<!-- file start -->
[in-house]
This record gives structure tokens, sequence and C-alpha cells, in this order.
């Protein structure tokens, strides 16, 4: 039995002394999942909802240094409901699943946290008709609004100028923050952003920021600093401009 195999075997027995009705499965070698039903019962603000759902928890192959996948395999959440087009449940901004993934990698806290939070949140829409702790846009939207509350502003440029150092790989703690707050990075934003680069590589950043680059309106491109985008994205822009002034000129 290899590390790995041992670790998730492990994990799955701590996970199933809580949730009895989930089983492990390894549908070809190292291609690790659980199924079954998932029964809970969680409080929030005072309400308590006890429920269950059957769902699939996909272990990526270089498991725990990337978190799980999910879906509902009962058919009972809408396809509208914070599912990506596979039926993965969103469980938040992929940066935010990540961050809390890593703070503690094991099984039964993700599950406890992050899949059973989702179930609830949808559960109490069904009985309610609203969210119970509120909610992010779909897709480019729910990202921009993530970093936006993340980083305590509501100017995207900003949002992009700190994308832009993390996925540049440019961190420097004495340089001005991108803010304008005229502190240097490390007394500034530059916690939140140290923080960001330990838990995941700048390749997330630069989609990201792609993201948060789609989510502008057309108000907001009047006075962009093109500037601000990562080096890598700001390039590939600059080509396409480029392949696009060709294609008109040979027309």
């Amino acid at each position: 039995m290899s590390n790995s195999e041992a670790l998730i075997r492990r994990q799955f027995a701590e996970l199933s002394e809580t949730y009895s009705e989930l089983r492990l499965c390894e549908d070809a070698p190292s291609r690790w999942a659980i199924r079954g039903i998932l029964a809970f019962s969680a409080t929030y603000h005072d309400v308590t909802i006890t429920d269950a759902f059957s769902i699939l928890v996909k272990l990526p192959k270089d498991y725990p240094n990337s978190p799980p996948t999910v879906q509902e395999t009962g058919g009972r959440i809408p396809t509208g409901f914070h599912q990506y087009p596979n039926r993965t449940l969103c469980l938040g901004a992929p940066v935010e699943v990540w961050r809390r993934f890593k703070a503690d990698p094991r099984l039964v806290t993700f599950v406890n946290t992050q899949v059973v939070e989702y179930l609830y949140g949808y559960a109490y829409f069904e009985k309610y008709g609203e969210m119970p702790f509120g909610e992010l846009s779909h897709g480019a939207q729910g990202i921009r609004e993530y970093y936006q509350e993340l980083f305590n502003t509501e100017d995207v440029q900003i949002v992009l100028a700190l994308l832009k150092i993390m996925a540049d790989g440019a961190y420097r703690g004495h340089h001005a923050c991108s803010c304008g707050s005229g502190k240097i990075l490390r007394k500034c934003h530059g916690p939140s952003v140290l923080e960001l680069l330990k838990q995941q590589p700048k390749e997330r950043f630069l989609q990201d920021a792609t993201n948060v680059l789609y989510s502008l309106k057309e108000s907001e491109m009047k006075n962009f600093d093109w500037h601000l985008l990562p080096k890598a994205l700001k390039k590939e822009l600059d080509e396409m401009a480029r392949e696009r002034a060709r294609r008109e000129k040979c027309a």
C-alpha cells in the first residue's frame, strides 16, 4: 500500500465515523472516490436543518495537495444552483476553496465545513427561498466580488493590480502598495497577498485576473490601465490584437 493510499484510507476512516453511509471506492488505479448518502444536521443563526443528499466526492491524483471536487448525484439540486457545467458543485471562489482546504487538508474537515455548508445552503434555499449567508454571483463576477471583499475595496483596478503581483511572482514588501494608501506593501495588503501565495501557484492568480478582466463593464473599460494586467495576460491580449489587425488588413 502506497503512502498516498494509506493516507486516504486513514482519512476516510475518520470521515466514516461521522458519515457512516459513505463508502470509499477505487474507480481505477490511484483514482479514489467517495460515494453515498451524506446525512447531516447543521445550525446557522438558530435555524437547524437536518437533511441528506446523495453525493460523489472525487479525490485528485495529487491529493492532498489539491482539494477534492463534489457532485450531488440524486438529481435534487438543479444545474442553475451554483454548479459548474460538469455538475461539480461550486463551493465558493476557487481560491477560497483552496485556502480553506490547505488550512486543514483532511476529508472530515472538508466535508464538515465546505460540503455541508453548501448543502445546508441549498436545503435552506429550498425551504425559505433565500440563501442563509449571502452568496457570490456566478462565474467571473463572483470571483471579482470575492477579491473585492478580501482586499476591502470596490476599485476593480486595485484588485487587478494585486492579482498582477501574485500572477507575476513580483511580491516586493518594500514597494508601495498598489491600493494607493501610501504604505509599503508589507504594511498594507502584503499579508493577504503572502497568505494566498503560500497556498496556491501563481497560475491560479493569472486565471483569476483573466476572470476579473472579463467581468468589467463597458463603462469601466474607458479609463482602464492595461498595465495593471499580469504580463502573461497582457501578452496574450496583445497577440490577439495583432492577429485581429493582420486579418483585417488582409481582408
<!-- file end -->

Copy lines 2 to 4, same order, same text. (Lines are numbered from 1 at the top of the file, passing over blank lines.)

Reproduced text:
This record gives structure tokens, sequence and C-alpha cells, in this order.
């Protein structure tokens, strides 16, 4: 039995002394999942909802240094409901699943946290008709609004100028923050952003920021600093401009 195999075997027995009705499965070698039903019962603000759902928890192959996948395999959440087009449940901004993934990698806290939070949140829409702790846009939207509350502003440029150092790989703690707050990075934003680069590589950043680059309106491109985008994205822009002034000129 290899590390790995041992670790998730492990994990799955701590996970199933809580949730009895989930089983492990390894549908070809190292291609690790659980199924079954998932029964809970969680409080929030005072309400308590006890429920269950059957769902699939996909272990990526270089498991725990990337978190799980999910879906509902009962058919009972809408396809509208914070599912990506596979039926993965969103469980938040992929940066935010990540961050809390890593703070503690094991099984039964993700599950406890992050899949059973989702179930609830949808559960109490069904009985309610609203969210119970509120909610992010779909897709480019729910990202921009993530970093936006993340980083305590509501100017995207900003949002992009700190994308832009993390996925540049440019961190420097004495340089001005991108803010304008005229502190240097490390007394500034530059916690939140140290923080960001330990838990995941700048390749997330630069989609990201792609993201948060789609989510502008057309108000907001009047006075962009093109500037601000990562080096890598700001390039590939600059080509396409480029392949696009060709294609008109040979027309």
């Amino acid at each position: 039995m290899s590390n790995s195999e041992a670790l998730i075997r492990r994990q799955f027995a701590e996970l199933s002394e809580t949730y009895s009705e989930l089983r492990l499965c390894e549908d070809a070698p190292s291609r690790w999942a659980i199924r079954g039903i998932l029964a809970f019962s969680a409080t929030y603000h005072d309400v308590t909802i006890t429920d269950a759902f059957s769902i699939l928890v996909k272990l990526p192959k270089d498991y725990p240094n990337s978190p799980p996948t999910v879906q509902e395999t009962g058919g009972r959440i809408p396809t509208g409901f914070h599912q990506y087009p596979n039926r993965t449940l969103c469980l938040g901004a992929p940066v935010e699943v990540w961050r809390r993934f890593k703070a503690d990698p094991r099984l039964v806290t993700f599950v406890n946290t992050q899949v059973v939070e989702y179930l609830y949140g949808y559960a109490y829409f069904e009985k309610y008709g609203e969210m119970p702790f509120g909610e992010l846009s779909h897709g480019a939207q729910g990202i921009r609004e993530y970093y936006q509350e993340l980083f305590n502003t509501e100017d995207v440029q900003i949002v992009l100028a700190l994308l832009k150092i993390m996925a540049d790989g440019a961190y420097r703690g004495h340089h001005a923050c991108s803010c304008g707050s005229g502190k240097i990075l490390r007394k500034c934003h530059g916690p939140s952003v140290l923080e960001l680069l330990k838990q995941q590589p700048k390749e997330r950043f630069l989609q990201d920021a792609t993201n948060v680059l789609y989510s502008l309106k057309e108000s907001e491109m009047k006075n962009f600093d093109w500037h601000l985008l990562p080096k890598a994205l700001k390039k590939e822009l600059d080509e396409m401009a480029r392949e696009r002034a060709r294609r008109e000129k040979c027309a």